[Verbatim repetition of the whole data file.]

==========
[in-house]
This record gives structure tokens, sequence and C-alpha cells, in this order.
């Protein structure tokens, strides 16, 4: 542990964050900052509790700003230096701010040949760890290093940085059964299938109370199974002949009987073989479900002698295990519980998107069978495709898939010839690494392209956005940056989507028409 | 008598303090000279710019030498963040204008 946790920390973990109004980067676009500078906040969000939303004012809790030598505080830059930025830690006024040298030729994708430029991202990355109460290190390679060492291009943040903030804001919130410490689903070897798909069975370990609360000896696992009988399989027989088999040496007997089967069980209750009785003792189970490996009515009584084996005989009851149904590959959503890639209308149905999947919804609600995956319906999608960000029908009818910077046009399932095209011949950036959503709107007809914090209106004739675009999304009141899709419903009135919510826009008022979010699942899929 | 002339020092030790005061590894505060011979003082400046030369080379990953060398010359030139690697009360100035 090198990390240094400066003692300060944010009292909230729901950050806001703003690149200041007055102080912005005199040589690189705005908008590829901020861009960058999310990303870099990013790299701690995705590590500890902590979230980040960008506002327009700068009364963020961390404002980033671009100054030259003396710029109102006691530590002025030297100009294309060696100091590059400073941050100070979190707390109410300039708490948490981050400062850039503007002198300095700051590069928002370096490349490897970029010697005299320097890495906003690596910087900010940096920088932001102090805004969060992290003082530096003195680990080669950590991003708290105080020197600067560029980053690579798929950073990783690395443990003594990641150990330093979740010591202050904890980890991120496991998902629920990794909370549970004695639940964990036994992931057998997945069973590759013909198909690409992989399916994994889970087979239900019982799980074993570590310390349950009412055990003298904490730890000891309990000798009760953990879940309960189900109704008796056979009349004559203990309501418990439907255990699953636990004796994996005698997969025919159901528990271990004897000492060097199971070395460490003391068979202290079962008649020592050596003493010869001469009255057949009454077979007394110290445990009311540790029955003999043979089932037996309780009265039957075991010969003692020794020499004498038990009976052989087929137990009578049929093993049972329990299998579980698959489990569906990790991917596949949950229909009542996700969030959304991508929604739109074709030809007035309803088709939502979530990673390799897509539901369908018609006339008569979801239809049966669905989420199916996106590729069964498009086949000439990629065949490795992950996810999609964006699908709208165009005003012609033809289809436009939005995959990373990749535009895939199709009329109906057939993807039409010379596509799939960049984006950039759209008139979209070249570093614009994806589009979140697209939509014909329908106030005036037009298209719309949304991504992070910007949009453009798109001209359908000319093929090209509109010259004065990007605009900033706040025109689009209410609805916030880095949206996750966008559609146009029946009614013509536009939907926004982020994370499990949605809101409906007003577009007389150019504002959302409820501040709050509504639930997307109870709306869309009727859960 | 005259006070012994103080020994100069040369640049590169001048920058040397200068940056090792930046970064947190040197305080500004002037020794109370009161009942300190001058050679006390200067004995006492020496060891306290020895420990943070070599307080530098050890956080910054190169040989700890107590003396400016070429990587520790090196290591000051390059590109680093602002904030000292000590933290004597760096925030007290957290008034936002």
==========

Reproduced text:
[in-house]
This record gives structure tokens, sequence and C-alpha cells, in this order.
């Protein structure tokens, strides 16, 4: 542990964050900052509790700003230096701010040949760890290093940085059964299938109370199974002949009987073989479900002698295990519980998107069978495709898939010839690494392209956005940056989507028409 | 008598303090000279710019030498963040204008 946790920390973990109004980067676009500078906040969000939303004012809790030598505080830059930025830690006024040298030729994708430029991202990355109460290190390679060492291009943040903030804001919130410490689903070897798909069975370990609360000896696992009988399989027989088999040496007997089967069980209750009785003792189970490996009515009584084996005989009851149904590959959503890639209308149905999947919804609600995956319906999608960000029908009818910077046009399932095209011949950036959503709107007809914090209106004739675009999304009141899709419903009135919510826009008022979010699942899929 | 002339020092030790005061590894505060011979003082400046030369080379990953060398010359030139690697009360100035 090198990390240094400066003692300060944010009292909230729901950050806001703003690149200041007055102080912005005199040589690189705005908008590829901020861009960058999310990303870099990013790299701690995705590590500890902590979230980040960008506002327009700068009364963020961390404002980033671009100054030259003396710029109102006691530590002025030297100009294309060696100091590059400073941050100070979190707390109410300039708490948490981050400062850039503007002198300095700051590069928002370096490349490897970029010697005299320097890495906003690596910087900010940096920088932001102090805004969060992290003082530096003195680990080669950590991003708290105080020197600067560029980053690579798929950073990783690395443990003594990641150990330093979740010591202050904890980890991120496991998902629920990794909370549970004695639940964990036994992931057998997945069973590759013909198909690409992989399916994994889970087979239900019982799980074993570590310390349950009412055990003298904490730890000891309990000798009760953990879940309960189900109704008796056979009349004559203990309501418990439907255990699953636990004796994996005698997969025919159901528990271990004897000492060097199971070395460490003391068979202290079962008649020592050596003493010869001469009255057949009454077979007394110290445990009311540790029955003999043979089932037996309780009265039957075991010969003692020794020499004498038990009976052989087929137990009578049929093993049972329990299998579980698959489990569906990790991917596949949950229909009542996700969030959304991508929604739109074709030809007035309803088709939502979530990673390799897509539901369908018609006339008569979801239809049966669905989420199916996106590729069964498009086949000439990629065949490795992950996810999609964006699908709208165009005003012609033809289809436009939005995959990373990749535009895939199709009329109906057939993807039409010379596509799939960049984006950039759209008139979209070249570093614009994806589009979140697209939509014909329908106030005036037009298209719309949304991504992070910007949009453009798109001209359908000319093929090209509109010259004065990007605009900033706040025109689009209410609805916030880095949206996750966008559609146009029946009614013509536009939907926004982020994370499990949605809101409906007003577009007389150019504002959302409820501040709050509504639930997307109870709306869309009727859960 | 005259006070012994103080020994100069040369640049590169001048920058040397200068940056090792930046970064947190040197305080500004002037020794109370009161009942300190001058050679006390200067004995006492020496060891306290020895420990943070070599307080530098050890956080910054190169040989700890107590003396400016070429990587520790090196290591000051390059590109680093602002904030000292000590933290004597760096925030007290957290008034936002």